Healthcare

Restrictions on birth control hurt everyone

Restricting women’s access to birth control hurts everyone.  It hurts women by limiting their ability to get an education or become self-sufficient, and risks their health when they can’t plan or space their pregnancies.  It hurts children born into families not ready or able to care for them. And it hurts families by robbing them of the ability to decide whether and when to have a child.

That is why independent physicians, nurses, and other health professionals agree that providing access to contraception is good medical and economic policy.  And yet – surprisingly – birth control is under attack.  Anti-women groups, and some members of Congress, are pressuring the Administration to roll back some of provisions of the Affordable Care Act (ACA).  The ACA guarantees access to important preventive health services without expensive co-pays.  This includes contraception for women.  But if anti-women forces get their way, thousands of employers will be allowed to refuse to cover contraceptives in their employer-sponsored health plans.  These forces are attempting to directly interfere with the individual health needs of millions of women by limiting the type of care they can get.

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Supercommittee: Don't force cancer clinics to close

This past summer, Congress appointed a super committee to come up with a plan for cutting the nation’s escalating debt.  To this end, this bipartisan group of lawmakers may be considering cuts to Medicare Part B, the federal program that reimburses physicians for medicines they administer as treatment to America's seniors.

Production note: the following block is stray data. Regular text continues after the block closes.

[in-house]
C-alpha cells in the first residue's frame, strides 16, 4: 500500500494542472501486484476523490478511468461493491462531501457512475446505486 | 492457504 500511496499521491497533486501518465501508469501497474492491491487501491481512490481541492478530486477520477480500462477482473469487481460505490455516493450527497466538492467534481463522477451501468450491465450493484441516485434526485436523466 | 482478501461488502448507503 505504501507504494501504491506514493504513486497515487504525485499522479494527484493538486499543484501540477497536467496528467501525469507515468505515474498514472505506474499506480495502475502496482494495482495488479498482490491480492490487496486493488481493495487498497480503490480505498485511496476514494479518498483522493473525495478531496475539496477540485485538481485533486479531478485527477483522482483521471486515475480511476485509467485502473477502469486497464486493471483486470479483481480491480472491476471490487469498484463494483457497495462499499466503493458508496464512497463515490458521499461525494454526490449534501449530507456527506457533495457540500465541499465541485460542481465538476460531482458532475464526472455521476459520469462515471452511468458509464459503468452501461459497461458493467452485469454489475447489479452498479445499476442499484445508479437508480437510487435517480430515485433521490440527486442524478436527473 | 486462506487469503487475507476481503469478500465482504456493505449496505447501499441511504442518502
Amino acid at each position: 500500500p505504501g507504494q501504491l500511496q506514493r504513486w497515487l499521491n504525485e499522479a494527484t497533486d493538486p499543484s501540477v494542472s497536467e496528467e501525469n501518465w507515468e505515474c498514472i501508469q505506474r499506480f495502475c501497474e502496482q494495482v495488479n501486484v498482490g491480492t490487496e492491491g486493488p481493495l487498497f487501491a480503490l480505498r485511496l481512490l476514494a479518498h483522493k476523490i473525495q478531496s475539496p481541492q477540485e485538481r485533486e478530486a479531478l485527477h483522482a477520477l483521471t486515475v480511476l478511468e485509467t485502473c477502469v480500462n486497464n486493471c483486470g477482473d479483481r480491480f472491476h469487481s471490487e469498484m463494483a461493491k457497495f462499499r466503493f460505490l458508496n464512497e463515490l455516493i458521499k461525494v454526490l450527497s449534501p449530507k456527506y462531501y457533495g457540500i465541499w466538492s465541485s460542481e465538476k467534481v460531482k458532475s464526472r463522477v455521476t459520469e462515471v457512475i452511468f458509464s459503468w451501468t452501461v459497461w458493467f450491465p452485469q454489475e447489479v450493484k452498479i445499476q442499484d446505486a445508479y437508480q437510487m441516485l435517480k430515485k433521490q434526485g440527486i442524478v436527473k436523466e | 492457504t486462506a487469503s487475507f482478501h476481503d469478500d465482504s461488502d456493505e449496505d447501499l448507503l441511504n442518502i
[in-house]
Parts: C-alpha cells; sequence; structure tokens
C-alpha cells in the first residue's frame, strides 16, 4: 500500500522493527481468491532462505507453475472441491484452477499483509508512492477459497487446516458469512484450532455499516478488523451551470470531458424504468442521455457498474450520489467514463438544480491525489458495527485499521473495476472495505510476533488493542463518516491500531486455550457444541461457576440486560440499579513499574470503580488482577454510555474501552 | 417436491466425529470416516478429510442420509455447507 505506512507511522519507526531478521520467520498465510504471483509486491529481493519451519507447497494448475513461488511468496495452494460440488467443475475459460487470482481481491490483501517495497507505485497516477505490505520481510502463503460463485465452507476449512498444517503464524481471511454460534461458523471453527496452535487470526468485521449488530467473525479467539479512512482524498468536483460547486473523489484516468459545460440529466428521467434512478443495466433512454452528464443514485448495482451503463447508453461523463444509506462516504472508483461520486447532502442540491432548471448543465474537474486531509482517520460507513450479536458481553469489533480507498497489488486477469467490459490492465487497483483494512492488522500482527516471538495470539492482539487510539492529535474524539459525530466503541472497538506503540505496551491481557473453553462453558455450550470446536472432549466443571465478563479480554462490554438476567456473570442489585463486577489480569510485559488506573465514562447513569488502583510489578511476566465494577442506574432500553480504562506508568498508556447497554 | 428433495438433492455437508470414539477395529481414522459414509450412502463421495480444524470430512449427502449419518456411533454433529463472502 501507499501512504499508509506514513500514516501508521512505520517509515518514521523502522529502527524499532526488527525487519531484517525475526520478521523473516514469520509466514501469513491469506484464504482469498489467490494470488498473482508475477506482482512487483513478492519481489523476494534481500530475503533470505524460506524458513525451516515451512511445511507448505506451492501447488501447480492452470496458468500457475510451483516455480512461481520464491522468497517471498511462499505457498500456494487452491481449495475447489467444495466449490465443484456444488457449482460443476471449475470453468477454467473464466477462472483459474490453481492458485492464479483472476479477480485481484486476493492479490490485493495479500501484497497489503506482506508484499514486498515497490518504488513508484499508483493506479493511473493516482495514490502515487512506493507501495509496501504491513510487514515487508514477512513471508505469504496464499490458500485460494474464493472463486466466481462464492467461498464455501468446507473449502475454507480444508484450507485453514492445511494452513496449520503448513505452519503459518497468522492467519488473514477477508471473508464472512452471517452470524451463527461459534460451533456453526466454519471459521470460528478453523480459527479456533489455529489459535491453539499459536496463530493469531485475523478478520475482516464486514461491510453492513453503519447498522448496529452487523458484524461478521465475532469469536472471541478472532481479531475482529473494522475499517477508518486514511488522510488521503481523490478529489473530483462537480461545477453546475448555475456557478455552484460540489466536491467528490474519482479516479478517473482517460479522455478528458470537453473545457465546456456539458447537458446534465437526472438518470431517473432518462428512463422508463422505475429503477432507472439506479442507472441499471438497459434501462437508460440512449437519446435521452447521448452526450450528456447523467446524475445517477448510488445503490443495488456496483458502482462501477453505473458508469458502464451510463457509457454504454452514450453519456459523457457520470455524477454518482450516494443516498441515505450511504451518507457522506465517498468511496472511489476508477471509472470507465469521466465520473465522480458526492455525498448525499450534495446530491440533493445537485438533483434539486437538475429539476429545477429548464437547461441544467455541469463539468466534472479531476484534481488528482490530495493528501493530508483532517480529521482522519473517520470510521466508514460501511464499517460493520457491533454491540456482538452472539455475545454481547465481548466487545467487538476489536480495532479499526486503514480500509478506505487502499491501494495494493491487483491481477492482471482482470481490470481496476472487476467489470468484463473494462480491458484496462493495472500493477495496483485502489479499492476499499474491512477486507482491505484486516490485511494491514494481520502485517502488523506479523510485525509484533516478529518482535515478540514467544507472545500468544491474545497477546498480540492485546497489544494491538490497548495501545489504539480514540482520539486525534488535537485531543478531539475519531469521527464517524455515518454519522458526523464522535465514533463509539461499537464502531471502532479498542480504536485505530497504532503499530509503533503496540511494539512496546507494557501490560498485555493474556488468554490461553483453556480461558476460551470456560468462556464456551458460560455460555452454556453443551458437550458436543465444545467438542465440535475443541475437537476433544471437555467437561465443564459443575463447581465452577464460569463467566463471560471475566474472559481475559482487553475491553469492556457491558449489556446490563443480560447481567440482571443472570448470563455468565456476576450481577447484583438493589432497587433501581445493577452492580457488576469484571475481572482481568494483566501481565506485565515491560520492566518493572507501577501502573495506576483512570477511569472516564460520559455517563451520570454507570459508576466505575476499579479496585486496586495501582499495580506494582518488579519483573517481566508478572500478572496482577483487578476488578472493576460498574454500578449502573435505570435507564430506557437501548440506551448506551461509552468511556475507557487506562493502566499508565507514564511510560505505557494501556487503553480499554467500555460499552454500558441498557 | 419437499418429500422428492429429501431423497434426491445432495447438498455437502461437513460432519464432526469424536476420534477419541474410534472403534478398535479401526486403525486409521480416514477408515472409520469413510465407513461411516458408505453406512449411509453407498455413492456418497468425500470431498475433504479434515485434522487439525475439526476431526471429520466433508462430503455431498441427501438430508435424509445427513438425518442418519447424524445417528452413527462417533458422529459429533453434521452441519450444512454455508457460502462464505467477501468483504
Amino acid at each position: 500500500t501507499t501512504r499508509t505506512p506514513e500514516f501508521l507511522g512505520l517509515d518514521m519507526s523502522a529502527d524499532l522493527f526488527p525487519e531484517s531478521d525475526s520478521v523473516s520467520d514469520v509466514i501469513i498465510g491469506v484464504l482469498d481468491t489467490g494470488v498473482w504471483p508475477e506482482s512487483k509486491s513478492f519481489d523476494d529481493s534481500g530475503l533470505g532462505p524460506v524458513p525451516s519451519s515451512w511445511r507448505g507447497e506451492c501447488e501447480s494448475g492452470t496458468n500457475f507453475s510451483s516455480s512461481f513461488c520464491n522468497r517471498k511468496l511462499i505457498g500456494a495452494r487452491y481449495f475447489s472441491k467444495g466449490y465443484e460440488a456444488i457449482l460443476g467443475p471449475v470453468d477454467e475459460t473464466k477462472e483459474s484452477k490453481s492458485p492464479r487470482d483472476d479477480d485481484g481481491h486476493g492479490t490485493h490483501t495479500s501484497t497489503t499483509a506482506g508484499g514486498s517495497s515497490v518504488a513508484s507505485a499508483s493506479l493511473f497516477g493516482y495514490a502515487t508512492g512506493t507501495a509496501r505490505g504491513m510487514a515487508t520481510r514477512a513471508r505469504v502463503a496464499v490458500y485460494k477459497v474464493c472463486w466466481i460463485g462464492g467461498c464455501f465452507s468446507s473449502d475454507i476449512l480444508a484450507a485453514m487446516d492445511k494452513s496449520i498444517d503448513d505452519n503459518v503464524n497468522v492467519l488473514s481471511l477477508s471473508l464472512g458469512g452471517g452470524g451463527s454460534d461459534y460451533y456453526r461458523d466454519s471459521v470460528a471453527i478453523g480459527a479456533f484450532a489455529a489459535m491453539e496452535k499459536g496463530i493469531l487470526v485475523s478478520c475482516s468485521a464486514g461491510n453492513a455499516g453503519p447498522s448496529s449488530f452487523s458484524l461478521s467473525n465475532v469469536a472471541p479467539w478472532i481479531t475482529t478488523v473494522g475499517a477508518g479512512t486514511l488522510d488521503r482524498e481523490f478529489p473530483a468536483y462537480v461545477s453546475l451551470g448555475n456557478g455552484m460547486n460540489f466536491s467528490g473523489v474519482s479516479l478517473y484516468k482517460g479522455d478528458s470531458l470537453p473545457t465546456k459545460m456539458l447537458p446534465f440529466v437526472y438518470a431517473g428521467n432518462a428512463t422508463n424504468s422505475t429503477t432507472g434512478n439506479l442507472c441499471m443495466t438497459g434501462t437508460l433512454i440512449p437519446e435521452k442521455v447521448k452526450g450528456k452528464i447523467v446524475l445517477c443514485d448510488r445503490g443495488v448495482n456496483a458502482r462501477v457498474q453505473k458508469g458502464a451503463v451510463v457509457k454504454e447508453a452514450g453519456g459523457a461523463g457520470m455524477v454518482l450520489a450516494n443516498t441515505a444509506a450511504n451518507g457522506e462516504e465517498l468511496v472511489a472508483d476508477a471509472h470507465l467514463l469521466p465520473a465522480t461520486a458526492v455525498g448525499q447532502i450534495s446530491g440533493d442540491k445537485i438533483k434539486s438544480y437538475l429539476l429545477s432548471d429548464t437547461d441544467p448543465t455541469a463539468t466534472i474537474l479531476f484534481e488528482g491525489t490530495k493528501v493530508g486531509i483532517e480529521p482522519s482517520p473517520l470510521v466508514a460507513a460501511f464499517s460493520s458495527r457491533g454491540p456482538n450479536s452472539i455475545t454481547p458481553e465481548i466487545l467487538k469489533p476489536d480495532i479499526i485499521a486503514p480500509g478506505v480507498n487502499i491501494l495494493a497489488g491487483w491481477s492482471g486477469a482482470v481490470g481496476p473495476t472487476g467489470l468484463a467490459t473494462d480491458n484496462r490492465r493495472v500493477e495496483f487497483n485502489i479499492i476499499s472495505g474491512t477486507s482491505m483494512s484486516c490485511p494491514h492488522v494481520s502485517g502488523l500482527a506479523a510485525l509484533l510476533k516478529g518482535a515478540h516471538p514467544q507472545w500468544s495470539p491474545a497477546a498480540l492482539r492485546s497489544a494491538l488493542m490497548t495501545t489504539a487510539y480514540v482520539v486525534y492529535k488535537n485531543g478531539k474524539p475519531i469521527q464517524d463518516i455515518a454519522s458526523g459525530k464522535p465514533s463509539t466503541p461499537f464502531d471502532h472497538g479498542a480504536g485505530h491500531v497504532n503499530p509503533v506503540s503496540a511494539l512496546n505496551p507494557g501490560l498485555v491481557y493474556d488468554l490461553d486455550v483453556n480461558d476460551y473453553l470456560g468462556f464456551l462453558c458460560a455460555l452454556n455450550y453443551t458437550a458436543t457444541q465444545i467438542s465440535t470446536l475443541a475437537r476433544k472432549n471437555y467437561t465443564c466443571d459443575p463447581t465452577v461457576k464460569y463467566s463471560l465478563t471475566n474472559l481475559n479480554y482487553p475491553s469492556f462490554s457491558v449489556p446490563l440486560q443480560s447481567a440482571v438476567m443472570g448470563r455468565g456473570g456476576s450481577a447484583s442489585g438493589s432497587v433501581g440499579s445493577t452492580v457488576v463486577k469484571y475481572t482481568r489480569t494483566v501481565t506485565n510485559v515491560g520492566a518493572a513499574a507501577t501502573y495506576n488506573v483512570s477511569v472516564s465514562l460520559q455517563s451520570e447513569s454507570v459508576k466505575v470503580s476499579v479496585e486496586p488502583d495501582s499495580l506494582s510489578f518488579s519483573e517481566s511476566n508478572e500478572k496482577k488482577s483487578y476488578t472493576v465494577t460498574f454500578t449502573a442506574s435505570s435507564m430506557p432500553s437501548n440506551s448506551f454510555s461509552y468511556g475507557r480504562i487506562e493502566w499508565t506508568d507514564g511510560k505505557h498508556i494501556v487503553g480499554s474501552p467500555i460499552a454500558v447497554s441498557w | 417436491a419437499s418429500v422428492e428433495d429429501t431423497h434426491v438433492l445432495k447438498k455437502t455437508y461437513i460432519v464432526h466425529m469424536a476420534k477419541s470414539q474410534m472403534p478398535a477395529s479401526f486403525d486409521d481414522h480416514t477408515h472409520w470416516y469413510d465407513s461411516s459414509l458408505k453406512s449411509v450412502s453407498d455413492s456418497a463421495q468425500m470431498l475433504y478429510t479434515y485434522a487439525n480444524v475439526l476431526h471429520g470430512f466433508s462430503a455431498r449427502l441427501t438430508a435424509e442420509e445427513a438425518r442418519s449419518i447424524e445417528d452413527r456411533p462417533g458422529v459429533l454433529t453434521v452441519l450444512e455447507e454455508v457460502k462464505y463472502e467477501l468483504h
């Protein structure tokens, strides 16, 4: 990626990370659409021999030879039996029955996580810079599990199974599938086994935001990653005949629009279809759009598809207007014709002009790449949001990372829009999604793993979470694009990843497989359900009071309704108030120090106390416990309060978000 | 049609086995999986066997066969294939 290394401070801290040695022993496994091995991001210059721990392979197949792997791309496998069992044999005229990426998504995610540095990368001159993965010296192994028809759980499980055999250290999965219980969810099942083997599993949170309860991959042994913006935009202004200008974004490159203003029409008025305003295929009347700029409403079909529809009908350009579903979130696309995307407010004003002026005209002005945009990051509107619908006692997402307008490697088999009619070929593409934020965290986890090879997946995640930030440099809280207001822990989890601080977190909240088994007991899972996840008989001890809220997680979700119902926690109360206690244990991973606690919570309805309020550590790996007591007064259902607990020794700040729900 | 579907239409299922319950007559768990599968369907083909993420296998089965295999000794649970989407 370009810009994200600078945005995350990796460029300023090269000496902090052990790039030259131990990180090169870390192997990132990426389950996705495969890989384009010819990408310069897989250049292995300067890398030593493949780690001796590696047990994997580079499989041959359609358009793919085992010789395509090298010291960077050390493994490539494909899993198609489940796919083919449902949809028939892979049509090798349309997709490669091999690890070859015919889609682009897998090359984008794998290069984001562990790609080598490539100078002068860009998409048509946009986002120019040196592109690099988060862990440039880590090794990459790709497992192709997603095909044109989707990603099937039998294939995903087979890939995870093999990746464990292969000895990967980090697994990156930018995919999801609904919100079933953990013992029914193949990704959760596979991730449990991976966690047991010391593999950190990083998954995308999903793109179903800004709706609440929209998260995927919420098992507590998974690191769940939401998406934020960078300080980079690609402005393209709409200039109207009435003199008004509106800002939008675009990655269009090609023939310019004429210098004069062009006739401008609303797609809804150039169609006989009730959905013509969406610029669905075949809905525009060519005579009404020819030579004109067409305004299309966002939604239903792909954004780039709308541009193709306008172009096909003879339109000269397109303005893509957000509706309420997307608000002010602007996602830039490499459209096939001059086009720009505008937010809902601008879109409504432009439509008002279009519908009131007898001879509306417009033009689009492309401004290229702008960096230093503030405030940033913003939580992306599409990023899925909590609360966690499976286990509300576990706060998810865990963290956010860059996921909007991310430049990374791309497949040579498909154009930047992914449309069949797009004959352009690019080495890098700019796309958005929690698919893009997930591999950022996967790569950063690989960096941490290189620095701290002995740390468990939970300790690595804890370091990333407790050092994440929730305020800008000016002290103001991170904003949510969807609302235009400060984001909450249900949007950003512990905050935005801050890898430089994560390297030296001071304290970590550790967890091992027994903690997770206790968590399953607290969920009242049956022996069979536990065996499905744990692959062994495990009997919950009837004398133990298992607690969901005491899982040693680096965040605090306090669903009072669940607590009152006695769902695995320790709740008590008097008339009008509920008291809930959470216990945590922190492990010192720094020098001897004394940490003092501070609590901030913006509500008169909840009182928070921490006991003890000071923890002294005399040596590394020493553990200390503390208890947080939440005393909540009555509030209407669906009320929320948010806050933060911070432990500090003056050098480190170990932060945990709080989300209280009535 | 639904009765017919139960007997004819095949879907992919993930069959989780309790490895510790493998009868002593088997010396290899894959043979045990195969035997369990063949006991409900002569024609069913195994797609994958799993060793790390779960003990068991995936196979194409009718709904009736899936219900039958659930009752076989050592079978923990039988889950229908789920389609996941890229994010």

Unlike pills that patients can take themselves at home, Part B drugs must be injected or infused under the direction of a healthcare provider in a professional medical setting, like medicines for cancer patients.  Part B must be kept off the table.  

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The goal of an AIDS-free generation: The time to invest in science is now

Last week at the National Institutes of Health (NIH), Secretary of State Hillary Clinton laid out an ambitious vision to end the HIV/AIDS pandemic. In a statement that no US leader has made before, Clinton said that it is possible to achieve an AIDS-free generation.
 
The goal Secretary Clinton lays out is indeed possible, and we welcome her announcement of an additional $60 million for implementation of a combination of prevention strategies in four sub-Saharan African countries and evaluation of their impact. But this funding can only be viewed as a down payment on the work that needs to be done. In order to get there, the Obama administration, along with developed and developing country governments around the world, need to add specific commitments, milestones, and strategies to the vision. And they need to commit to the long haul.
 
It is 16 days to World AIDS Day, and we expect to hear additional commitments and see leadership from President Obama, with an eye to both the international and domestic epidemics.
 

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Cost vs. public health

Vaccines have eradicated smallpox globally and eliminated polio from the Western hemisphere.  In addition to saving lives, vaccines are a great investment of health care dollars: For every $1 spent on immunization, the U.S. saves $10.20.

Future progress against deadly diseases, however, may be in danger. The current vaccine approval system in the United States is stifling innovation, creating an environment of uncertainty for new immunizations and, more importantly, reducing the public health impact of vaccines.